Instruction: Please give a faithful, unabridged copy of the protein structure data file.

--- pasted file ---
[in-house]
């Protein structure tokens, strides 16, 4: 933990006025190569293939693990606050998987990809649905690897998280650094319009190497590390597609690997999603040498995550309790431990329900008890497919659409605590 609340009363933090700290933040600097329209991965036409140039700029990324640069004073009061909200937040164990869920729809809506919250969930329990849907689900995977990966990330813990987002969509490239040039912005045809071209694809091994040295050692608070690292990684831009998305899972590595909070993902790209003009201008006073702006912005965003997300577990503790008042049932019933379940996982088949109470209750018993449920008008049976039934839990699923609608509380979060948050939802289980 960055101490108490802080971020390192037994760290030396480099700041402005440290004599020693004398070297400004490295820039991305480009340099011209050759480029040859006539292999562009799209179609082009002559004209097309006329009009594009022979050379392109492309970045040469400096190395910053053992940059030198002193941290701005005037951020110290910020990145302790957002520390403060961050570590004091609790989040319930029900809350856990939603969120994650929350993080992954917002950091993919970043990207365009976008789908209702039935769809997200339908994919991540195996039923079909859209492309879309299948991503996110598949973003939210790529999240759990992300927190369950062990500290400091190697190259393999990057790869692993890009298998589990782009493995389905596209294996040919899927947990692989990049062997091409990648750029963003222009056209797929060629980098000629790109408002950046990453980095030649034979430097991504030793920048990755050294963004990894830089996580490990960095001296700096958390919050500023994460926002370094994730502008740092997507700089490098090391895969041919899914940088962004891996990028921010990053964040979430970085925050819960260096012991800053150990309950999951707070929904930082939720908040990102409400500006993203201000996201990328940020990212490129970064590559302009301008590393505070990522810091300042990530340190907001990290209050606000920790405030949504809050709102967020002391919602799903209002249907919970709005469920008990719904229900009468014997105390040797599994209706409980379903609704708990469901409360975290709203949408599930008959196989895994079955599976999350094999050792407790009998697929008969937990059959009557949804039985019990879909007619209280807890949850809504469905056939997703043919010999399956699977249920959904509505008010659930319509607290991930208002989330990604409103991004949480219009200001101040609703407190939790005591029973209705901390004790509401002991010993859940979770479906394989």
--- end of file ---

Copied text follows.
[in-house]
């Protein structure tokens, strides 16, 4: 933990006025190569293939693990606050998987990809649905690897998280650094319009190497590390597609690997999603040498995550309790431990329900008890497919659409605590 609340009363933090700290933040600097329209991965036409140039700029990324640069004073009061909200937040164990869920729809809506919250969930329990849907689900995977990966990330813990987002969509490239040039912005045809071209694809091994040295050692608070690292990684831009998305899972590595909070993902790209003009201008006073702006912005965003997300577990503790008042049932019933379940996982088949109470209750018993449920008008049976039934839990699923609608509380979060948050939802289980 960055101490108490802080971020390192037994760290030396480099700041402005440290004599020693004398070297400004490295820039991305480009340099011209050759480029040859006539292999562009799209179609082009002559004209097309006329009009594009022979050379392109492309970045040469400096190395910053053992940059030198002193941290701005005037951020110290910020990145302790957002520390403060961050570590004091609790989040319930029900809350856990939603969120994650929350993080992954917002950091993919970043990207365009976008789908209702039935769809997200339908994919991540195996039923079909859209492309879309299948991503996110598949973003939210790529999240759990992300927190369950062990500290400091190697190259393999990057790869692993890009298998589990782009493995389905596209294996040919899927947990692989990049062997091409990648750029963003222009056209797929060629980098000629790109408002950046990453980095030649034979430097991504030793920048990755050294963004990894830089996580490990960095001296700096958390919050500023994460926002370094994730502008740092997507700089490098090391895969041919899914940088962004891996990028921010990053964040979430970085925050819960260096012991800053150990309950999951707070929904930082939720908040990102409400500006993203201000996201990328940020990212490129970064590559302009301008590393505070990522810091300042990530340190907001990290209050606000920790405030949504809050709102967020002391919602799903209002249907919970709005469920008990719904229900009468014997105390040797599994209706409980379903609704708990469901409360975290709203949408599930008959196989895994079955599976999350094999050792407790009998697929008969937990059959009557949804039985019990879909007619209280807890949850809504469905056939997703043919010999399956699977249920959904509505008010659930319509607290991930208002989330990604409103991004949480219009200001101040609703407190939790005591029973209705901390004790509401002991010993859940979770479906394989």